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film review

A scene from CosmopolisCaitlin Cronenberg

David Cronenberg's best films are unbalancing experiences that give us a combination of sleek surfaces, with startling eruptions of eroticism and violence that awaken us to the tumultuous inner cross-talk between mind and body. The trouble with Cosmopolis, David Cronenberg's faithful-to-a-fault adaptation from Don DeLillo's 2003 novel, is that it's more metaphor than meat. The chronicle of 28-year-old billionaire investor Eric Packer (Robert Pattinson) travelling across Manhattan over the course of a day in the carapace of his stretch limo, reading the world's financial ebbs and flows on computer monitors, is multiply resonant, at least on a literary level.

He's the incarnation of the capitalist animal, hooked up to the worldwide grid of flowing money, responding to the appetites of his own body, but amputated from empathy or ordinary human relations. He's a modern version of the heroic semi-deity descending into the underworld, facing death to recognize his humanity. He's the man who has everything external and nothing inside. His journey, interrupted by protesters, parades and security threats, is to get a humble haircut, like Sampson, opening him up to human frailty.

He is not, however, anyone with a recognizable inner life – a kind of automaton. Ordinary words puzzle him: "Why is it called an airport?" he asks. He studies human behaviour for a clue on how to behave: "We're having a conversation," he reports, in mid-conversation.

Hyper-rational and emotionally stunted, he responds to his impulses as if they were missions: As the film starts, his impulses tell him to drive across Manhattan to get a haircut. His bodyguard Torval (Kevin Durand) warns him that this is impractical: The presidential motorcade is blocking the streets. Another corridor is shut off for the funeral of a Sufi rapper named Brother Fez. Economic protesters, waving dead rats symbolizing units of currency, are roaming through the streets. And there's a "credible threat" of an individual targeting Packer himself.

All those impediments mean Packer has plenty of hours to use his car-office to deal with work and his versions of pleasure. All this makes the movie roll by like a series of Significant Encounters with his various minions, collaborators and partners, making this a chauffeured series of Socratic dialogue, a Pilgrims Progress for eggheads. The puzzling nature of sexual urges, the dizzying speed of technology, the sacrifice of the many for the good of the few, the corporatization of time, go by like so many microessays.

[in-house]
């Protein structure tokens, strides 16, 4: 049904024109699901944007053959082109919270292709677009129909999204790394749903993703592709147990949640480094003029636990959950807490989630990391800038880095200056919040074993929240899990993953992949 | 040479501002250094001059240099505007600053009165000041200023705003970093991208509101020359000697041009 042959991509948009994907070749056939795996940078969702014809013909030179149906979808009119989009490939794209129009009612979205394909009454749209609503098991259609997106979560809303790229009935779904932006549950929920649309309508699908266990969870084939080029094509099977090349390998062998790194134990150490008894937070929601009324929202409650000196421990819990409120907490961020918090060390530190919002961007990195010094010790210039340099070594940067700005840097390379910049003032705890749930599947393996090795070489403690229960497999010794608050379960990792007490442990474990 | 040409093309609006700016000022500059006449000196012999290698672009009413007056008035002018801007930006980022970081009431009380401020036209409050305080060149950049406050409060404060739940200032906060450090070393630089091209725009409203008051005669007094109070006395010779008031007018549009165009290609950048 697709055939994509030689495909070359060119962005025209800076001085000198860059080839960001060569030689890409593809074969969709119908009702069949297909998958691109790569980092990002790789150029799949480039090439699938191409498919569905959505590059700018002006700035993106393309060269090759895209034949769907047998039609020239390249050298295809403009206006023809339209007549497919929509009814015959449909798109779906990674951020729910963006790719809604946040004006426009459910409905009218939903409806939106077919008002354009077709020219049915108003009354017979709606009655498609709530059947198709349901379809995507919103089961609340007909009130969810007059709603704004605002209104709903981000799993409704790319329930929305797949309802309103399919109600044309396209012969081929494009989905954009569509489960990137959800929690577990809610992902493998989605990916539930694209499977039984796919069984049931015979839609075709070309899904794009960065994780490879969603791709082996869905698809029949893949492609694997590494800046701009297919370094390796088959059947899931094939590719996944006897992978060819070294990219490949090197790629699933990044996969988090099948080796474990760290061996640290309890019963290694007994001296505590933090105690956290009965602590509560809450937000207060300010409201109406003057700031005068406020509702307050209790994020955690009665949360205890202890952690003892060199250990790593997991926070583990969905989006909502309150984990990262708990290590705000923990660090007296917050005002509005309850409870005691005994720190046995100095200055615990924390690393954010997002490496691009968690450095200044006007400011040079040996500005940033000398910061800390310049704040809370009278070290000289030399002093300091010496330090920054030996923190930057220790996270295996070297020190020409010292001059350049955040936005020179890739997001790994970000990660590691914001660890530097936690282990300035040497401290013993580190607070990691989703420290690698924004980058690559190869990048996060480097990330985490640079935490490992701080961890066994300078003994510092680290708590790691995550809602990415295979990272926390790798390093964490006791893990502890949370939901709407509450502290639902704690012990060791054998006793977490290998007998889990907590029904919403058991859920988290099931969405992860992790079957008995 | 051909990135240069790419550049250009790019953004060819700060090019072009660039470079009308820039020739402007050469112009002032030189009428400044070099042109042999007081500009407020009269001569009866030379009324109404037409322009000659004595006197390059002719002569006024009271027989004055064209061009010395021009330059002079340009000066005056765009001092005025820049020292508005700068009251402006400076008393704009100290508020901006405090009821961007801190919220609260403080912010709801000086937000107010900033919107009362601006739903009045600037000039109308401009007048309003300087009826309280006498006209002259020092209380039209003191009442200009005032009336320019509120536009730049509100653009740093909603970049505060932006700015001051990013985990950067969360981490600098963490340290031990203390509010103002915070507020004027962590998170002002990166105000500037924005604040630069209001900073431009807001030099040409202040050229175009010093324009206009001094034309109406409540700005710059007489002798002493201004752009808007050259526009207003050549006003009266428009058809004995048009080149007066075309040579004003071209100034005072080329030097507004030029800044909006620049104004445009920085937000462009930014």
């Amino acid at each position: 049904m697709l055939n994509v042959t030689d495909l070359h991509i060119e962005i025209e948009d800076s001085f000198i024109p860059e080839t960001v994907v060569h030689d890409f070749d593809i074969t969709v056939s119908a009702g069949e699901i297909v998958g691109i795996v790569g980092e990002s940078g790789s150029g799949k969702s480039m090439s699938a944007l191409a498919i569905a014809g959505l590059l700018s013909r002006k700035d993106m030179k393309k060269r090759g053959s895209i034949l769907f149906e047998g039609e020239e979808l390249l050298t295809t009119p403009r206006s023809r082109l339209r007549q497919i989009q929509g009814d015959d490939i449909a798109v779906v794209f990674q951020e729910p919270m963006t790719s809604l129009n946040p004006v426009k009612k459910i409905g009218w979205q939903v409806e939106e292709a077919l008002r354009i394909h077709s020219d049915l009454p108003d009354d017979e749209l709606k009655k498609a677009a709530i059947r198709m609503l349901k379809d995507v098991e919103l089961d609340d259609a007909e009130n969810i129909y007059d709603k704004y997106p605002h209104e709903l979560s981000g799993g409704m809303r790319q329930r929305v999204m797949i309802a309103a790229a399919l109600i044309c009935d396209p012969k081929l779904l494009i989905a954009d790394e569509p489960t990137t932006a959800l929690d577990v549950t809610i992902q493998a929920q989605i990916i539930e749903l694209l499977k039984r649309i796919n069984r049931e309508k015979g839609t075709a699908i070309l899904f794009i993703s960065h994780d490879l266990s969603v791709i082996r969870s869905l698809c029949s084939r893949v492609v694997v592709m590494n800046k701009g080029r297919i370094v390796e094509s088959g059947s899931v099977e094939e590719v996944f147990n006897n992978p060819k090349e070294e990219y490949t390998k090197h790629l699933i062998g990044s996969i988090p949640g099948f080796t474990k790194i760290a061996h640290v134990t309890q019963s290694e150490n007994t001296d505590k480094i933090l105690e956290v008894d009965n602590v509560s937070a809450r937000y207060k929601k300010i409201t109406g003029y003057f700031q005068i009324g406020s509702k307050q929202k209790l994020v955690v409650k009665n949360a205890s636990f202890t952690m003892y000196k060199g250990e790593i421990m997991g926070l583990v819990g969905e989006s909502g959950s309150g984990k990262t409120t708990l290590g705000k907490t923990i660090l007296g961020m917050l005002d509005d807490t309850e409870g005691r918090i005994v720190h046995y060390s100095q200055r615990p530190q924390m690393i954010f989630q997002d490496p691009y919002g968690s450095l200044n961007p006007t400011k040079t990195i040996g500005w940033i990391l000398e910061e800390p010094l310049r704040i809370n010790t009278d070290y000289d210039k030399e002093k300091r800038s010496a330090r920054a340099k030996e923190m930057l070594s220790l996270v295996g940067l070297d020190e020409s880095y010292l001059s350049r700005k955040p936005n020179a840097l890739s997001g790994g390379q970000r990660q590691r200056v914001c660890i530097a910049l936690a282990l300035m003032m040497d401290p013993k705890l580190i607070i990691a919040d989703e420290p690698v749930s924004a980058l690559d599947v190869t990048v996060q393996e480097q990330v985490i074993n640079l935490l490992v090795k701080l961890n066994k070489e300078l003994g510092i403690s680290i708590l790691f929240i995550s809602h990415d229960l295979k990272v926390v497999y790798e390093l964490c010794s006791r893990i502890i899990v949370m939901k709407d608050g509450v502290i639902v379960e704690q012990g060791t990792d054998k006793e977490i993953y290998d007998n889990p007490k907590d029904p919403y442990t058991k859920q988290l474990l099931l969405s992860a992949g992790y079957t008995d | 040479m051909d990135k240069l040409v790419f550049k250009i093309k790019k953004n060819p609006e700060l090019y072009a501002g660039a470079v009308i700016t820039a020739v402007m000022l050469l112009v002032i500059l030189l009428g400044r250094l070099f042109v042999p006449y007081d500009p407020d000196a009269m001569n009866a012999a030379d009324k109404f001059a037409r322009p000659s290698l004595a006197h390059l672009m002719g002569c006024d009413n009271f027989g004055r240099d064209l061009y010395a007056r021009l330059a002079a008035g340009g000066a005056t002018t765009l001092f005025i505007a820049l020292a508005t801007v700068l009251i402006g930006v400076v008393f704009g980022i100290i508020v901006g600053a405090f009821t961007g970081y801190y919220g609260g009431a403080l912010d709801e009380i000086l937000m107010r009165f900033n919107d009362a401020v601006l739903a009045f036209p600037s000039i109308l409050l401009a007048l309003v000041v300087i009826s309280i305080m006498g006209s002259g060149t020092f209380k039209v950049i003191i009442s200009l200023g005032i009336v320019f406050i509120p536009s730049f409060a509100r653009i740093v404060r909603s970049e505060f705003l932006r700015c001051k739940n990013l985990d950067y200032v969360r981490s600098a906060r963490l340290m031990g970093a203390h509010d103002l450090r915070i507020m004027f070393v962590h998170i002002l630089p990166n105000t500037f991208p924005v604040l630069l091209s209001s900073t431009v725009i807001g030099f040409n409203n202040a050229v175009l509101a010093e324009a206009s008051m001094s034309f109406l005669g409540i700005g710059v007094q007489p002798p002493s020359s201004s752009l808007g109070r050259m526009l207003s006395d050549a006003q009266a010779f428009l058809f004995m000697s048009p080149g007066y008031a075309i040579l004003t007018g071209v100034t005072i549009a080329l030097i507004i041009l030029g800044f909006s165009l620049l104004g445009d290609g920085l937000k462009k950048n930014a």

Pattinson, often shot from low angles, with his fine geometric head and pale face, delivers the gnomic lines (much of it verbatim from DeLillo's text) with an assured rhythm. The other actors play counterpoint: Jay Baruchel as a technology adviser; Juliette Binoche as an older lover, who has sex with him in the car, and advises him on buying a new Rothko painting; Samantha Morton as a dowdy, oracular chief of theory who confesses to mathematical illiteracy but assures him: "Something will happen soon." Humour is weird and dry, like something in a medical bottle. As a doctor examines his prostate, Packer talks dirty to his hot and sweaty financial adviser (Emily Hampshire), who has been dragged from her jog into the limo for a quick consultation.

Then there's the out-of-car characters: Sara Gadon as his beautiful, icily chaste poet wife, who he meets three times, bringing the marriage to an end; a security guard he has sex with while she wears her protective vest; Mathieu Amalric as a furious "pastry assassin" who throws pies at enemies and screams in incomprehensible broken English. None of these events quicken the movie's pulse. The dialogue, with its echoes of absurdist theatre (Pinter, Pirandello) is full of oracular portent.

Two areas, in particular, frustrate. One is the street scenes of protests. The protests are described as "street theatre" but, unfortunately, that's exactly what they look like: Actors running around on a set, carrying signs and puppets, in a way that feels the opposite of threatening social chaos. The theatricality extends to the climactic half-hour of the film in which Packer – seeking pain, mortal awareness, authenticity – chases down his stalker in a rundown building on the West Side. The stalker is a disgruntled and mentally unbalanced former employee who goes by the name Benno Levin (Paul Giamatti). He has become fixated on the necessity of eliminating Packer for a host of symbolic reasons. Giamatti, with his hang-dog schlumpiness, his exaggerated actor pauses, his emotional bursts, is obviously intended to provide the human dimension here – the anguish, the sorrow, the rage – but like Packer, he feels like another literary construct: He is the instrument to provide Packer, Hamlet-like, with the consummation so devoutly to be desired.

"Holes are interesting," Packer declares at one point, as he stares down into Levin's improvised privy.

"Interesting" in quotation marks, pretty much describes Cosmopolis, a carefully prepared freeze-dried entrée, sans jus, that fails to stir the appetite.

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